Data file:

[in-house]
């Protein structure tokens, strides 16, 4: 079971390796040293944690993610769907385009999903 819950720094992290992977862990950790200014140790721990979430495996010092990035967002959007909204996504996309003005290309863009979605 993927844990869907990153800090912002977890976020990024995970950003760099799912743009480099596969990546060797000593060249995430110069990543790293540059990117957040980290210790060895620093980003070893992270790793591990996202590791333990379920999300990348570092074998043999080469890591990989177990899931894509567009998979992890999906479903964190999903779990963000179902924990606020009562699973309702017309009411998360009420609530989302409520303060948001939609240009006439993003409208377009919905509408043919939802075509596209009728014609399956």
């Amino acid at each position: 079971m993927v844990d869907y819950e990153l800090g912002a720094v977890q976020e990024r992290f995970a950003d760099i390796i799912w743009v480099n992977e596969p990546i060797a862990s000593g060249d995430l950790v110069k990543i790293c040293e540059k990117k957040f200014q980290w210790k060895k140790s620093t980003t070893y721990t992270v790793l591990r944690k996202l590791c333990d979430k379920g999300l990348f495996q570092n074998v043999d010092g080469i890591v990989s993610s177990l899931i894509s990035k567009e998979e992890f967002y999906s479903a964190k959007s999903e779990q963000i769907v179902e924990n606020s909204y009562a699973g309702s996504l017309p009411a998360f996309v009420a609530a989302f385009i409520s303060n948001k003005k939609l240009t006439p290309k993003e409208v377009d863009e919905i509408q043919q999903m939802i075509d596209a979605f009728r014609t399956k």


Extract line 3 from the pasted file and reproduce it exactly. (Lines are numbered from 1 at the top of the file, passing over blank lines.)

């Amino acid at each position: 079971m993927v844990d869907y819950e990153l800090g912002a720094v977890q976020e990024r992290f995970a950003d760099i390796i799912w743009v480099n992977e596969p990546i060797a862990s000593g060249d995430l950790v110069k990543i790293c040293e540059k990117k957040f200014q980290w210790k060895k140790s620093t980003t070893y721990t992270v790793l591990r944690k996202l590791c333990d979430k379920g999300l990348f495996q570092n074998v043999d010092g080469i890591v990989s993610s177990l899931i894509s990035k567009e998979e992890f967002y999906s479903a964190k959007s999903e779990q963000i769907v179902e924990n606020s909204y009562a699973g309702s996504l017309p009411a998360f996309v009420a609530a989302f385009i409520s303060n948001k003005k939609l240009t006439p290309k993003e409208v377009d863009e919905i509408q043919q999903m939802i075509d596209a979605f009728r014609t399956k």